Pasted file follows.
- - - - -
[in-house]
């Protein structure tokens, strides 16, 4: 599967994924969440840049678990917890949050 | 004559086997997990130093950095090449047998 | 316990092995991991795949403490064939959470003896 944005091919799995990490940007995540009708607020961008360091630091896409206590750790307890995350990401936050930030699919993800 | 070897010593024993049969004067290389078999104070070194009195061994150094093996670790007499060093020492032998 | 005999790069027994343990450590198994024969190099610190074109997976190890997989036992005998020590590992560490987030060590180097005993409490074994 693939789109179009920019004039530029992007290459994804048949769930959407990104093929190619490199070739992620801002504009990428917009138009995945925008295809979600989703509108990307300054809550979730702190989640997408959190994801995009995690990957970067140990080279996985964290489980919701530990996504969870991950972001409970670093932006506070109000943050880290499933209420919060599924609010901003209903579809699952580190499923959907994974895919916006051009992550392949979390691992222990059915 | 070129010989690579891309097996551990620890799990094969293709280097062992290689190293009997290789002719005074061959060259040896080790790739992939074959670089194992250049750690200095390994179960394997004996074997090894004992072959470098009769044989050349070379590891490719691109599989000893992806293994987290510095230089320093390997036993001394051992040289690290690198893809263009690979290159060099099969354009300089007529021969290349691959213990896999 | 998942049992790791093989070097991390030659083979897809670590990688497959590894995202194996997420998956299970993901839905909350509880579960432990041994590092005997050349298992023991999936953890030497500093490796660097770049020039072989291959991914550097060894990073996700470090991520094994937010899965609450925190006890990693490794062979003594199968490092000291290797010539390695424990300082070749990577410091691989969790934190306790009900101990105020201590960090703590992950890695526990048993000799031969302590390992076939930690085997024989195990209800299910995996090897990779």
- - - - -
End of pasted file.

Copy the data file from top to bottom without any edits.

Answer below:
[in-house]
């Protein structure tokens, strides 16, 4: 599967994924969440840049678990917890949050 | 004559086997997990130093950095090449047998 | 316990092995991991795949403490064939959470003896 944005091919799995990490940007995540009708607020961008360091630091896409206590750790307890995350990401936050930030699919993800 | 070897010593024993049969004067290389078999104070070194009195061994150094093996670790007499060093020492032998 | 005999790069027994343990450590198994024969190099610190074109997976190890997989036992005998020590590992560490987030060590180097005993409490074994 693939789109179009920019004039530029992007290459994804048949769930959407990104093929190619490199070739992620801002504009990428917009138009995945925008295809979600989703509108990307300054809550979730702190989640997408959190994801995009995690990957970067140990080279996985964290489980919701530990996504969870991950972001409970670093932006506070109000943050880290499933209420919060599924609010901003209903579809699952580190499923959907994974895919916006051009992550392949979390691992222990059915 | 070129010989690579891309097996551990620890799990094969293709280097062992290689190293009997290789002719005074061959060259040896080790790739992939074959670089194992250049750690200095390994179960394997004996074997090894004992072959470098009769044989050349070379590891490719691109599989000893992806293994987290510095230089320093390997036993001394051992040289690290690198893809263009690979290159060099099969354009300089007529021969290349691959213990896999 | 998942049992790791093989070097991390030659083979897809670590990688497959590894995202194996997420998956299970993901839905909350509880579960432990041994590092005997050349298992023991999936953890030497500093490796660097770049020039072989291959991914550097060894990073996700470090991520094994937010899965609450925190006890990693490794062979003594199968490092000291290797010539390695424990300082070749990577410091691989969790934190306790009900101990105020201590960090703590992950890695526990048993000799031969302590390992076939930690085997024989195990209800299910995996090897990779």